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That's possible that you are introducing a null to compensate for the resonating wall.
 

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Discussion Starter #22
Bryan,

When i place the mic closer to the front speakers aprox 4.2 foot, the 120 hz problem is gone.
What is your conclusion to this?

Thanks,
Mike
 

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It could be either a modal problem or a boundary interaction from reflections on the side walls. Try going back to where you were and measuring a foot off to one side and see what happens.
 

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Discussion Starter #24 (Edited)
Bryan,

I have made the frontwall completly dead like you suggested.
There is much more imaging and i can hear things that i could not hear before because of frontwall reflections. It seems treathing the upper wall, from where the sloping begins made a hugh improvement regarding reflections.

But, i find the room sounds too dead right now, its not pleasant listening to music, ht is fine..

As for the 120hz problem, i have not measured but moving my head one or two foot to the right or to the left does not seem to help. Moving head two foot to the front, and bingo everything is there...but that is on middle of room and not doable with movie watching.
Its not only 120hz related, overall performance is much better two foot the front.

What do you think, has it something to do with the one layer sloped back wall? Is it possible the low frequencies go trough this one layer drywall and are stuck in the 2meter cavity bhind?

Also the entire ceiling is one layer drywall with lots of cavity behind, i am thinking this is acting like a helmholz resonator...

I am willing to do anything to make this room sounds great!

THANKS A LOT!
 

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Well, 2 channel and HT are different design goals. If moving forward fixes the problem and nothing else has, then moving is the answer. This is why one gets the seat right first, then picks a screen size.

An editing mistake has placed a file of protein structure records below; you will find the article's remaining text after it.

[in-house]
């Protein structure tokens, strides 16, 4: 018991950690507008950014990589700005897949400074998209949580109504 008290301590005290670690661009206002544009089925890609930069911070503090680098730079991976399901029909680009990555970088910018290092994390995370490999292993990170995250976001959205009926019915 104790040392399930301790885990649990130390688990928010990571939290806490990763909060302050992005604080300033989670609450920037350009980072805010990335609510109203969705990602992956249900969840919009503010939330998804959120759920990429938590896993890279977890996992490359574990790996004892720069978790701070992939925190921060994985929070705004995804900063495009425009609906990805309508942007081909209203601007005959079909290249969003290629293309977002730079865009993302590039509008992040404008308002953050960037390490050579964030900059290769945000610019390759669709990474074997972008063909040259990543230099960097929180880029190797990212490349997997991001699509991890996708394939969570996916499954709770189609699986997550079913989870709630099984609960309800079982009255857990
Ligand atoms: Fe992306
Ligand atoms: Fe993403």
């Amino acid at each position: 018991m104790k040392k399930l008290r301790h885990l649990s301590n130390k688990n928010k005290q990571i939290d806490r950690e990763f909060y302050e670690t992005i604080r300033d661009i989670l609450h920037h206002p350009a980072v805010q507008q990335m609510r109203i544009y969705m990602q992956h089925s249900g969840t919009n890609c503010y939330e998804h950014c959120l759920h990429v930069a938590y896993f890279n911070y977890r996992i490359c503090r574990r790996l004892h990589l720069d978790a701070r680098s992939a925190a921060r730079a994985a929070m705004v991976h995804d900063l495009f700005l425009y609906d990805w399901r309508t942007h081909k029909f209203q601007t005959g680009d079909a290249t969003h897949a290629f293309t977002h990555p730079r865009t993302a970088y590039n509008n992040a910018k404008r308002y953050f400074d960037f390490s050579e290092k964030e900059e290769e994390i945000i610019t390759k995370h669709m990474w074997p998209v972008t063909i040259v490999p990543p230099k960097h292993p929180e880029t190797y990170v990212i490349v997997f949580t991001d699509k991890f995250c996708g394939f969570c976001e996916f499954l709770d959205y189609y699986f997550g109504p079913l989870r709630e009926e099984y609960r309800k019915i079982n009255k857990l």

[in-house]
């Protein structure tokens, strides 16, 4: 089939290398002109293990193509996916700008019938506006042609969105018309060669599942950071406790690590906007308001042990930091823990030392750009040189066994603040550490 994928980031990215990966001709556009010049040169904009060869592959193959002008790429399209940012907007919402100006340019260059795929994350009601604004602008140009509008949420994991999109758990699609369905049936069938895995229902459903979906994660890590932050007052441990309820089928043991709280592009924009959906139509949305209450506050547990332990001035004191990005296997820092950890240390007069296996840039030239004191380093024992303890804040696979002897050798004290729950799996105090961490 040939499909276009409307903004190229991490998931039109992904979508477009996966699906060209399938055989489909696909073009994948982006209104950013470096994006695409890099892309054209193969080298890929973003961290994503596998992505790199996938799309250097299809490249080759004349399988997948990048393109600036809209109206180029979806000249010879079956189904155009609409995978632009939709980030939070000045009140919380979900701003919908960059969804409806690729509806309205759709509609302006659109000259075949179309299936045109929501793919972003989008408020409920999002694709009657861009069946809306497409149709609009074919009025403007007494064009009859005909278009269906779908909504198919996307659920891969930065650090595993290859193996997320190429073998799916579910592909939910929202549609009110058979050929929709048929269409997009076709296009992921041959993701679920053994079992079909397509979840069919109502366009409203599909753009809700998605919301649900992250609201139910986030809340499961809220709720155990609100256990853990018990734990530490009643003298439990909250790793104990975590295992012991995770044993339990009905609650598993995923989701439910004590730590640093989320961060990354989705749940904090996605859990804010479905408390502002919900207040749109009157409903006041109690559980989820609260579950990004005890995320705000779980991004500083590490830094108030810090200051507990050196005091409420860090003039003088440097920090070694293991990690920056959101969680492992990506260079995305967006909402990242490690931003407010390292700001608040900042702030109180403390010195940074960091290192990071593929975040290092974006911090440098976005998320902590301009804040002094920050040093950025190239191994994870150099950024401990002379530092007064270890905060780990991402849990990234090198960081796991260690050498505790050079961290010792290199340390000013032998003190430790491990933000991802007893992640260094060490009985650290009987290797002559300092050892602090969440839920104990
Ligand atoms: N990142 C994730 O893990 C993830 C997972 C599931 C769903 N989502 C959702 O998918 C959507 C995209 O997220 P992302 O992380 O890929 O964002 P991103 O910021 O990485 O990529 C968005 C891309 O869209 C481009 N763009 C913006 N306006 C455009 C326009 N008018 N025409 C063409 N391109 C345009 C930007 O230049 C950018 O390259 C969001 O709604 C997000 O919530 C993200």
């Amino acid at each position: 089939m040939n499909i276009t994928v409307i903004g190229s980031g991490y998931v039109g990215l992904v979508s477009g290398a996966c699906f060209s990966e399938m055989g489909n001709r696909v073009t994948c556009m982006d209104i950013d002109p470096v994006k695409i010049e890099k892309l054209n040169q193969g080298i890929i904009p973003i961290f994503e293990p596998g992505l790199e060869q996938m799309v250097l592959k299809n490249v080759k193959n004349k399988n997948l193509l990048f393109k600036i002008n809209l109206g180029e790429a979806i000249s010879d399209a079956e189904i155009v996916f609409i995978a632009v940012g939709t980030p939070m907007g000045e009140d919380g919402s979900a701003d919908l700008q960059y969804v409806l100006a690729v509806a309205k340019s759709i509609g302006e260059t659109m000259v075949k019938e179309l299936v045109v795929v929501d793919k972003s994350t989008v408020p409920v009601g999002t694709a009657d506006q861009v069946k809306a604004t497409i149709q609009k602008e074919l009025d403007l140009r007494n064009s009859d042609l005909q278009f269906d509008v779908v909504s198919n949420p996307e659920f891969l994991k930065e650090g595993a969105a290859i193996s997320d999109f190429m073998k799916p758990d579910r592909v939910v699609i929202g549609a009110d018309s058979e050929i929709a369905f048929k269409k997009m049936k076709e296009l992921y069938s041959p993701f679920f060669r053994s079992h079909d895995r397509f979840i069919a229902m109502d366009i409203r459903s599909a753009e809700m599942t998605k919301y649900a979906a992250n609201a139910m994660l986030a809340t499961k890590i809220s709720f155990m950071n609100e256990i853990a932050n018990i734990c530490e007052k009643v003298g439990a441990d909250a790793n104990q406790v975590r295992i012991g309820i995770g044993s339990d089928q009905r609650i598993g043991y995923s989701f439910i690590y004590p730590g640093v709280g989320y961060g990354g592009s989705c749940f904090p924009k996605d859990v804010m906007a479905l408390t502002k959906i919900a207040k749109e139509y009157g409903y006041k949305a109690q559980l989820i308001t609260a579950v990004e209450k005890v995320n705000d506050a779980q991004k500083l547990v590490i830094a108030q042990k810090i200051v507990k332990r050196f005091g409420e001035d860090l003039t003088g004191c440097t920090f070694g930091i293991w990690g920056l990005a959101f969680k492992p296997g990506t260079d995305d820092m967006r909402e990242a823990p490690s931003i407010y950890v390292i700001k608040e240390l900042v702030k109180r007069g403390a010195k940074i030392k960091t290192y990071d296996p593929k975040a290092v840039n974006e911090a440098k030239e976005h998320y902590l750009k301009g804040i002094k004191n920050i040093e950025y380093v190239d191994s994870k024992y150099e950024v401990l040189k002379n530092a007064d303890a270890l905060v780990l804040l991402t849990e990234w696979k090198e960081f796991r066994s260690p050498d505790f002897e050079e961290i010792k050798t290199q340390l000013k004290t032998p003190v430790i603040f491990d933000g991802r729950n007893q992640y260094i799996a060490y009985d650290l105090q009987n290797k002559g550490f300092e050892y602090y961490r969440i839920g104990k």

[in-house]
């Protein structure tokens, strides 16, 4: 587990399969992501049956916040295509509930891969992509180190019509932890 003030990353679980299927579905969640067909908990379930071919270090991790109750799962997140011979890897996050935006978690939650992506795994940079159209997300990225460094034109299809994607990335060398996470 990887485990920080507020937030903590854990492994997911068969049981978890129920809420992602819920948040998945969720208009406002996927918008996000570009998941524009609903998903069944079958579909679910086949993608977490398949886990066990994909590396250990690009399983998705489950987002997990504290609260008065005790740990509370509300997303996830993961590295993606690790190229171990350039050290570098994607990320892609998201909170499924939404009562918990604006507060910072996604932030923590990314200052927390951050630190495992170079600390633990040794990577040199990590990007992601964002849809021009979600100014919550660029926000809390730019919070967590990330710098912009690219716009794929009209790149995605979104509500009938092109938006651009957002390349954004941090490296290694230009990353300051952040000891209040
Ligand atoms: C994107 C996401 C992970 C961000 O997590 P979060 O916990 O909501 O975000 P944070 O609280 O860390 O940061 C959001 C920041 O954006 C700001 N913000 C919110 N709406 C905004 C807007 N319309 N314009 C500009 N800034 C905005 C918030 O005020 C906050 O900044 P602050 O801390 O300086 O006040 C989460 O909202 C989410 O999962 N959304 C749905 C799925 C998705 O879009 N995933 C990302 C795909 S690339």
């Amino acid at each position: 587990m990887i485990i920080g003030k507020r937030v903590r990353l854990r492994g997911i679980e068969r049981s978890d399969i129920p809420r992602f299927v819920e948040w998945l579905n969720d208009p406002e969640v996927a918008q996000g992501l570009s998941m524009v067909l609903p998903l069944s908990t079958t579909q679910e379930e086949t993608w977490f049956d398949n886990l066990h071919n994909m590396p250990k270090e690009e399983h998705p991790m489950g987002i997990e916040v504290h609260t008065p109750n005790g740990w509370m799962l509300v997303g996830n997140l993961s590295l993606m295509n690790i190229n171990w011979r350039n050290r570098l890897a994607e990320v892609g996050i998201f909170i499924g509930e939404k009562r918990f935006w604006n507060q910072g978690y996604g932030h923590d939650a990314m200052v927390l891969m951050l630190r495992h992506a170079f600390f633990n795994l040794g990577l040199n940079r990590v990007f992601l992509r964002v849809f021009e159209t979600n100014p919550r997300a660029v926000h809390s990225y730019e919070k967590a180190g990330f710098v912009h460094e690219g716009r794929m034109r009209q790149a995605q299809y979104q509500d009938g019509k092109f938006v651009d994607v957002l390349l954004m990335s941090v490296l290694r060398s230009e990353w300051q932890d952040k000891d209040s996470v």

Bryan
 

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Discussion Starter #26 (Edited)
Hmm, well i am not moving much further.
Goal was 60% music, 40 % ht

I made some progress ( rew wise )but also moved backwards.

Still a lot of questions stay unanwserd.

MORE CONFUSED THAN BEFORE!
 

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Personal opinion: a well-controlled room may sound a bit dead, but dead (acoustically) beats poorly controlled any day. And great imaging is the best goal you can reach for with 2-channel. Give yourself a chance to start discovering more detail in the music and I'll bet you never want to go back to a more live sound. Just a guess.
 

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I would agree 100%. It is very different certainly than what you're used to. If you live with it a while and then were to undo it, you'd be surprised how quickly you'd go back.

You can use a thin facing like some 5-10 mil plastic high on the front wall to minimize the high frequency absorption from that portion but you still want the middle of the wall full range.

Bryan
 

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Discussion Starter #29
You guys are probably right, i am alreay finding it a bit less dead.